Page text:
Feelings stay with us. If we fast forward to graduation, I find myself helping a friend move to San Francisco to start her residency after graduating from the School of Medicine at the University of North Carolina, Chapel Hill. As we stopped along the way in different states, I would pick up a stone. When we got to the Petrified Forest National Park in Arizona, I just had to buy some pieces of petrified wood to remember this incredible forest. I took quite a bit of time, sorting out two pieces that spoke to me with their colors, shapes and textures. When I hold them in my hands, I remember the beautiful sunny day when my friend and I walked through the park in astonishment. Closing my eyes, I can almost feel the warmth of the sun on my face. Feelings linger with us.

Stones are special in the sense there is a certain feel when we hold them in our hands. Is it smooth? Is it rough? Are there sharp edges? Some stones fit perfectly in your hand when you hold them. As Goldilocks would’ve said, “It’s just right!”

For me, it’s mystical and magical. I guess the “little boy in me” believes that when I hold a stone, it will transport me to an imaginary place, like Dorothy in the Wizard of Oz. However, as Oprah would say, “what I know for sure” is the stone brings solace and holds memories. Regardless of its color, size, weight, shape, or texture, there is something special about holding a stone in the palm of your hand.

Perhaps it gives me comfort because I associate it with the thrill of discovery. Perhaps it gives me comfort because of the place where I found it. Perhaps it gives me comfort, because it was given to me by a friend. Perhaps I associate it with the memory of a significant time in my life, or some “moment in time” that I want to capture. Either way, it holds a spiritual connection for me, as I am sure it did for my friend Leigh. We’re grounded in the earth…ashes to ashes, dust to dust.

This week brings me to the end of my journey with chemotherapy and radiation, but it is just the beginning of the work of those treatments. When I asked both oncologists if they could tell if the treatment was working, they said we will not know until three months down the road. In the meantime, the radiation will continue to have its side effects on my body, and the chemotherapy will do its thing too. So now I must wait patiently, like a stone sitting on the shore of the embankment. I must be strong like the stone, not breaking apart with bouts of anxiety or depression. I must be smooth like the stone, allowing the radiation to do its work of DNA damage to the cells in my body attaching to them, and destroying them. I must be hard as the stone, keeping the faith, and holding on to hope. Emily Dickinson, my go-to poet, assures me saying “Hope is the thing with feathers that perches in the soul/and sings the tune without the words/and never stops at all.” For in hope, there is strength.”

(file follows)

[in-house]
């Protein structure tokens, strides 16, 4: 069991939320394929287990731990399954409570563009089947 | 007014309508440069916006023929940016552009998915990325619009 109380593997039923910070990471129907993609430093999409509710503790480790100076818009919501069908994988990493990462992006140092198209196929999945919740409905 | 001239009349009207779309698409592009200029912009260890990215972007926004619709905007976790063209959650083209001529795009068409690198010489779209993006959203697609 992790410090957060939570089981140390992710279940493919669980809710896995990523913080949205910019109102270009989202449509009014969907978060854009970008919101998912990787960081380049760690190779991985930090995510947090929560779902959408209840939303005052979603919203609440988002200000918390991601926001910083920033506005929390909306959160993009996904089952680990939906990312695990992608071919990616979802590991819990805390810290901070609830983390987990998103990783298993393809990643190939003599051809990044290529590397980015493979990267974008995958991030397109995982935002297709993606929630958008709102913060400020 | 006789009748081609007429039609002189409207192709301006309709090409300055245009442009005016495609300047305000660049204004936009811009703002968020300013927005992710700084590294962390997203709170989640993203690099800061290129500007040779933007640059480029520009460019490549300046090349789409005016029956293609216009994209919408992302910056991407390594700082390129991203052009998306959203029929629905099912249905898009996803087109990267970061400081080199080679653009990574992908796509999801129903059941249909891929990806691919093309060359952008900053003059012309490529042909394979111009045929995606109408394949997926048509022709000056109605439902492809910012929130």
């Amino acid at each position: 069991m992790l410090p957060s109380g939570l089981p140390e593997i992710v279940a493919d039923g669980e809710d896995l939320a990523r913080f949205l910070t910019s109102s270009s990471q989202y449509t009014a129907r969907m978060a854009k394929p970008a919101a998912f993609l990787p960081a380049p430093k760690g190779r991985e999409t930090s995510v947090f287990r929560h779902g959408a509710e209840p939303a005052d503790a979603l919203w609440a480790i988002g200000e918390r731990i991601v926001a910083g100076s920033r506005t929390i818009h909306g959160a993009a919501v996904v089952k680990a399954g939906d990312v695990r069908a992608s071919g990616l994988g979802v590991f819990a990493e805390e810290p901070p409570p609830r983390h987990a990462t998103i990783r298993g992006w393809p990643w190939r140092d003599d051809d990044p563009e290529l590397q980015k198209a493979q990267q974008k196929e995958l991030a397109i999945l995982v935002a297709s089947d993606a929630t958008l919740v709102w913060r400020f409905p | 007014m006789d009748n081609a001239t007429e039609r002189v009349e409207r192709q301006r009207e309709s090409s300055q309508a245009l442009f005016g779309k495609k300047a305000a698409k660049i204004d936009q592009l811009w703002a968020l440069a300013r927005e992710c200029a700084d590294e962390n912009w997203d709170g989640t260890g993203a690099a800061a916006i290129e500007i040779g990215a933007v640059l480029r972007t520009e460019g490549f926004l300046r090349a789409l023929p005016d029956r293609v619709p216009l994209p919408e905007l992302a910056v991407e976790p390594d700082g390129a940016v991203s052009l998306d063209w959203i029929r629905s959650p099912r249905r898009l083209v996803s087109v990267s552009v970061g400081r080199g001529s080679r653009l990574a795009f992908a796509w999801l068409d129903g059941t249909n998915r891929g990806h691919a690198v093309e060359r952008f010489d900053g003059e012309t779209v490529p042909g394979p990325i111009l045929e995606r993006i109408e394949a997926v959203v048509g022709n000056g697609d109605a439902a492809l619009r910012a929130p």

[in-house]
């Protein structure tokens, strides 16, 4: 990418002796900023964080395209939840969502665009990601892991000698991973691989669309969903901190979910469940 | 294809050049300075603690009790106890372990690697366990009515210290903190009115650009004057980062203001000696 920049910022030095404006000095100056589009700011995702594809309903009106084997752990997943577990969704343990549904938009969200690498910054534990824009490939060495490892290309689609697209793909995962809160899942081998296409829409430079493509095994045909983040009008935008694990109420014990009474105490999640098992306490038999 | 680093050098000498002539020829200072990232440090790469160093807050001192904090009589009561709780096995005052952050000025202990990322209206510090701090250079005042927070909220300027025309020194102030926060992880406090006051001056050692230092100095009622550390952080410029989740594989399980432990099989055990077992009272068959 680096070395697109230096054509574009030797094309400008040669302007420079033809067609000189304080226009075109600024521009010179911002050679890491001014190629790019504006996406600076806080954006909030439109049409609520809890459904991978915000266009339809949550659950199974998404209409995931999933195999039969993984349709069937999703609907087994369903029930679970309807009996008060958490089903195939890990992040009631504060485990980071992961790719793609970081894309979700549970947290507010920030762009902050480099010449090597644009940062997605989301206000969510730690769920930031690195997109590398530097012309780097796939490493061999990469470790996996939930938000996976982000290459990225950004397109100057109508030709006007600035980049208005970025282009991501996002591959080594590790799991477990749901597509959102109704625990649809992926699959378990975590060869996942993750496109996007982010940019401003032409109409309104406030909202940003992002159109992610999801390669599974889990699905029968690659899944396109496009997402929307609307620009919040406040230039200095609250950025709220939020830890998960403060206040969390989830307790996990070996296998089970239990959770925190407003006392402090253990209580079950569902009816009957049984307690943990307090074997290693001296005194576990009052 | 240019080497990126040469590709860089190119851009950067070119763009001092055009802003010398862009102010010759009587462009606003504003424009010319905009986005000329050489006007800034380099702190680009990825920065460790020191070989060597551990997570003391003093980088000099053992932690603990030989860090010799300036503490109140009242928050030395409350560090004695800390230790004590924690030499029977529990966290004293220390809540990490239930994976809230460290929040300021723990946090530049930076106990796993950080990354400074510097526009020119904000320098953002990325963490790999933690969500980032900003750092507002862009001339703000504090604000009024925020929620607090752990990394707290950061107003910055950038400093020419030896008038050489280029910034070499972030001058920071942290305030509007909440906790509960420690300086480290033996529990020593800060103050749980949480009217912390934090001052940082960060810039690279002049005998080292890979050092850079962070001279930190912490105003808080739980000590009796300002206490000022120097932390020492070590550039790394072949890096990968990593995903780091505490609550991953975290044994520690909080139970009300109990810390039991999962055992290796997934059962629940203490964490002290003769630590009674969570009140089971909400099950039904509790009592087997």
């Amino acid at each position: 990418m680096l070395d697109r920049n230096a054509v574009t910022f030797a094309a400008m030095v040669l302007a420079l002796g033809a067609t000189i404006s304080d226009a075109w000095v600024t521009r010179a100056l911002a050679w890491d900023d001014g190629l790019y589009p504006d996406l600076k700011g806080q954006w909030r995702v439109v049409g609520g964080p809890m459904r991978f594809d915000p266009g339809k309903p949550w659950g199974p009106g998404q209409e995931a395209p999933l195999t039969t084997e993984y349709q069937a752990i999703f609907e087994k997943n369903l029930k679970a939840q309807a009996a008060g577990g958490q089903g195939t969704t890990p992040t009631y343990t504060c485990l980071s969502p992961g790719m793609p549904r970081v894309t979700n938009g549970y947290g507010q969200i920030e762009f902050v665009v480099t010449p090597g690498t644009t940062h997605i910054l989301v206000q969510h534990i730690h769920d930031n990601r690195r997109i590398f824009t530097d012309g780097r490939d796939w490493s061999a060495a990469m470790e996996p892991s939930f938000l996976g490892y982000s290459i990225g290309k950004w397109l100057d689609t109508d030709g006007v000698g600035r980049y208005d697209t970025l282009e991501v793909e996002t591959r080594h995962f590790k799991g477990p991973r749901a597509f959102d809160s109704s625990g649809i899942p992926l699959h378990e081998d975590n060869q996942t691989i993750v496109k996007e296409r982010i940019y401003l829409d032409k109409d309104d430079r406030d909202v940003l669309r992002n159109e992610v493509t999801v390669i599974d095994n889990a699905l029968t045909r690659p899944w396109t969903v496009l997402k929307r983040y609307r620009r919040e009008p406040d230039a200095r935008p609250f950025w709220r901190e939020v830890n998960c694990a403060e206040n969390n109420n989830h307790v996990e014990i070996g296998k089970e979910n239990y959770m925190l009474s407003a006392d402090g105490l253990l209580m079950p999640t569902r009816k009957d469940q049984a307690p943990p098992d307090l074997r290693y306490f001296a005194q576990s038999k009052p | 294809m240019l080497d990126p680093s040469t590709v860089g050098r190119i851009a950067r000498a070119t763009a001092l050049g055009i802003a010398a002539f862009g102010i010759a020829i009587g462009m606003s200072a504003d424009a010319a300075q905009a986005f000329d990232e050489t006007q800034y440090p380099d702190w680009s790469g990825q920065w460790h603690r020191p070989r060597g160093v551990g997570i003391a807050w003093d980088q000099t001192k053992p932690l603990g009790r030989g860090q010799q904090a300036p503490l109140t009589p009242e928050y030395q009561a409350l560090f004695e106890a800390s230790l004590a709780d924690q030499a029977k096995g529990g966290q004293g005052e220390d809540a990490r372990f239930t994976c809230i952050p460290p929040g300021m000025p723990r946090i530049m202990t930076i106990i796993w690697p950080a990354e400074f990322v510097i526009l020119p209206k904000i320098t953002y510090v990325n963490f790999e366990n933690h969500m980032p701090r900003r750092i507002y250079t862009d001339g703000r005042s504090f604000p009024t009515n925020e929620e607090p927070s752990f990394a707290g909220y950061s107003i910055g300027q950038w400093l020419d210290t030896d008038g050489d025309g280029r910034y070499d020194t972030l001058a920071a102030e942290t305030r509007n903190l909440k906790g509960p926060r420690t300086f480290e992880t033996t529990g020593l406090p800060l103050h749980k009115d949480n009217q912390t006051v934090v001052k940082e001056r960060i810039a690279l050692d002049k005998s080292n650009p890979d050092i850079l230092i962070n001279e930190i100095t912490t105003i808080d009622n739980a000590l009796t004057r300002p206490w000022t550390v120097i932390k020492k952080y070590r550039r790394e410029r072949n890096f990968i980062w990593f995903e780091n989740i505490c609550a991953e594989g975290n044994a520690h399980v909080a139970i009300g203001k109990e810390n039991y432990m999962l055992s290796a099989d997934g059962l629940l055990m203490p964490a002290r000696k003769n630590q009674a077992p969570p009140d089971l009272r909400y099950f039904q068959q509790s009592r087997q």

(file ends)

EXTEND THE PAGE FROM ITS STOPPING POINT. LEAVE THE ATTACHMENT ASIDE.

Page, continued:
I began by walking down a country road, and now I am driven down that same road learning from my experience and growing as my body heals. I am undergoing a transformation in body, mind, and spirit.

I conclude my early morning “stream of consciousness” writing with a quotation from an interview with Seamus Heaney that speaks to me.

“I have always thought of poems as stepping stones in one’s own sense of oneself. Every now and again, you write a poem that gives you self-respect and steadies your going a little bit farther out in the stream. At the same time, you have to conjure the next stepping stone, because the stream, we hope keeps flowing.”

As I complete my thoughts, I am listening to Ludwig van Beethoven’s Septet in E flat major Op.20 for clarinet, bassoon, horn, violin, viola, cello and double bass played by the Academy of St. Martin-in-the-Fields Chamber Ensemble, and the Erben Quartet, with Gerhard Meyer and Rudolf Horold. This music comforts me just like the stones I have picked up and held in my hands over the years.